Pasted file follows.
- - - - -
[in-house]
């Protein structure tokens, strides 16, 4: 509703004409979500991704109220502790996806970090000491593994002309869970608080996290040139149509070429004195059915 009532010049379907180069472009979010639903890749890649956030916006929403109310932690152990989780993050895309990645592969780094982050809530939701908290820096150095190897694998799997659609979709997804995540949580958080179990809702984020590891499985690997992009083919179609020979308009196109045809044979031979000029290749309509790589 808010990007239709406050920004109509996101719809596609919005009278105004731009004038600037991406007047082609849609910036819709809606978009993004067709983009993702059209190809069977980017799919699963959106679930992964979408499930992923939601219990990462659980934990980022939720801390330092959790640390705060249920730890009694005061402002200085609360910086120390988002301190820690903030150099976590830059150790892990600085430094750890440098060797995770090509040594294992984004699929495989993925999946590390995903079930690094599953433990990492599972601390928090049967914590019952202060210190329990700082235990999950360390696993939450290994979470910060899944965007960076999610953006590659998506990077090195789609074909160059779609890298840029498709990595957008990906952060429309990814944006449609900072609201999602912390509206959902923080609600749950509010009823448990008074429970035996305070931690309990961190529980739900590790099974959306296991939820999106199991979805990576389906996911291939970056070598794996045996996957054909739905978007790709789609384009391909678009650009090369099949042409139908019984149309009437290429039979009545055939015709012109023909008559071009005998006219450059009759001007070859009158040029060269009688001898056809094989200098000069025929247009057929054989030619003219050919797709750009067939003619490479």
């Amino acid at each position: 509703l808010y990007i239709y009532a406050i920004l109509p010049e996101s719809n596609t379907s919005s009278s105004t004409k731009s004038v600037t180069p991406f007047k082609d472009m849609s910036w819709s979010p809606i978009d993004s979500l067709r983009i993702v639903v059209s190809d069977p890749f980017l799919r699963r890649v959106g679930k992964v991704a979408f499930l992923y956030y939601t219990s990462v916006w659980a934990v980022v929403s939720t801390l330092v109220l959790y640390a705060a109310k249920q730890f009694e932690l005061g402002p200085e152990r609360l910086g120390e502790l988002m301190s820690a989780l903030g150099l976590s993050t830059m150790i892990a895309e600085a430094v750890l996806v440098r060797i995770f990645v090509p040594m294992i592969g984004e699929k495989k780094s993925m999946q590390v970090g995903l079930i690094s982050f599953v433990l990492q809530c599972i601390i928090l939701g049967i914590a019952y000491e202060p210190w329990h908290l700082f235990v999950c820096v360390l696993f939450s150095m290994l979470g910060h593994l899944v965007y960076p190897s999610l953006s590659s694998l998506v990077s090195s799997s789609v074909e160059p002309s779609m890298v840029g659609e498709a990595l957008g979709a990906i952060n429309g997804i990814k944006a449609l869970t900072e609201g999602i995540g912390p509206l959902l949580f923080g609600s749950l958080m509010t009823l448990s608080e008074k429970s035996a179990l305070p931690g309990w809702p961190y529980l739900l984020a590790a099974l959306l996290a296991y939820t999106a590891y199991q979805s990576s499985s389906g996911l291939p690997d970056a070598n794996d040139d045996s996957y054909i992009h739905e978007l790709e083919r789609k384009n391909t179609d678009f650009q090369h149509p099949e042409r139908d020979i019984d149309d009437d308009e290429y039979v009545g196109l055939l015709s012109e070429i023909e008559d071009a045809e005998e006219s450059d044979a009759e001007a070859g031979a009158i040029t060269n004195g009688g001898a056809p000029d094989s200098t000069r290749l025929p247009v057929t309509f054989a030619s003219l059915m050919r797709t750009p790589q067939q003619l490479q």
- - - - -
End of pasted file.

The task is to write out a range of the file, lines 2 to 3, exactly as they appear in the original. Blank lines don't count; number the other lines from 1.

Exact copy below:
């Protein structure tokens, strides 16, 4: 509703004409979500991704109220502790996806970090000491593994002309869970608080996290040139149509070429004195059915 009532010049379907180069472009979010639903890749890649956030916006929403109310932690152990989780993050895309990645592969780094982050809530939701908290820096150095190897694998799997659609979709997804995540949580958080179990809702984020590891499985690997992009083919179609020979308009196109045809044979031979000029290749309509790589 808010990007239709406050920004109509996101719809596609919005009278105004731009004038600037991406007047082609849609910036819709809606978009993004067709983009993702059209190809069977980017799919699963959106679930992964979408499930992923939601219990990462659980934990980022939720801390330092959790640390705060249920730890009694005061402002200085609360910086120390988002301190820690903030150099976590830059150790892990600085430094750890440098060797995770090509040594294992984004699929495989993925999946590390995903079930690094599953433990990492599972601390928090049967914590019952202060210190329990700082235990999950360390696993939450290994979470910060899944965007960076999610953006590659998506990077090195789609074909160059779609890298840029498709990595957008990906952060429309990814944006449609900072609201999602912390509206959902923080609600749950509010009823448990008074429970035996305070931690309990961190529980739900590790099974959306296991939820999106199991979805990576389906996911291939970056070598794996045996996957054909739905978007790709789609384009391909678009650009090369099949042409139908019984149309009437290429039979009545055939015709012109023909008559071009005998006219450059009759001007070859009158040029060269009688001898056809094989200098000069025929247009057929054989030619003219050919797709750009067939003619490479």
């Amino acid at each position: 509703l808010y990007i239709y009532a406050i920004l109509p010049e996101s719809n596609t379907s919005s009278s105004t004409k731009s004038v600037t180069p991406f007047k082609d472009m849609s910036w819709s979010p809606i978009d993004s979500l067709r983009i993702v639903v059209s190809d069977p890749f980017l799919r699963r890649v959106g679930k992964v991704a979408f499930l992923y956030y939601t219990s990462v916006w659980a934990v980022v929403s939720t801390l330092v109220l959790y640390a705060a109310k249920q730890f009694e932690l005061g402002p200085e152990r609360l910086g120390e502790l988002m301190s820690a989780l903030g150099l976590s993050t830059m150790i892990a895309e600085a430094v750890l996806v440098r060797i995770f990645v090509p040594m294992i592969g984004e699929k495989k780094s993925m999946q590390v970090g995903l079930i690094s982050f599953v433990l990492q809530c599972i601390i928090l939701g049967i914590a019952y000491e202060p210190w329990h908290l700082f235990v999950c820096v360390l696993f939450s150095m290994l979470g910060h593994l899944v965007y960076p190897s999610l953006s590659s694998l998506v990077s090195s799997s789609v074909e160059p002309s779609m890298v840029g659609e498709a990595l957008g979709a990906i952060n429309g997804i990814k944006a449609l869970t900072e609201g999602i995540g912390p509206l959902l949580f923080g609600s749950l958080m509010t009823l448990s608080e008074k429970s035996a179990l305070p931690g309990w809702p961190y529980l739900l984020a590790a099974l959306l996290a296991y939820t999106a590891y199991q979805s990576s499985s389906g996911l291939p690997d970056a070598n794996d040139d045996s996957y054909i992009h739905e978007l790709e083919r789609k384009n391909t179609d678009f650009q090369h149509p099949e042409r139908d020979i019984d149309d009437d308009e290429y039979v009545g196109l055939l015709s012109e070429i023909e008559d071009a045809e005998e006219s450059d044979a009759e001007a070859g031979a009158i040029t060269n004195g009688g001898a056809p000029d094989s200098t000069r290749l025929p247009v057929t309509f054989a030619s003219l059915m050919r797709t750009p790589q067939q003619l490479q």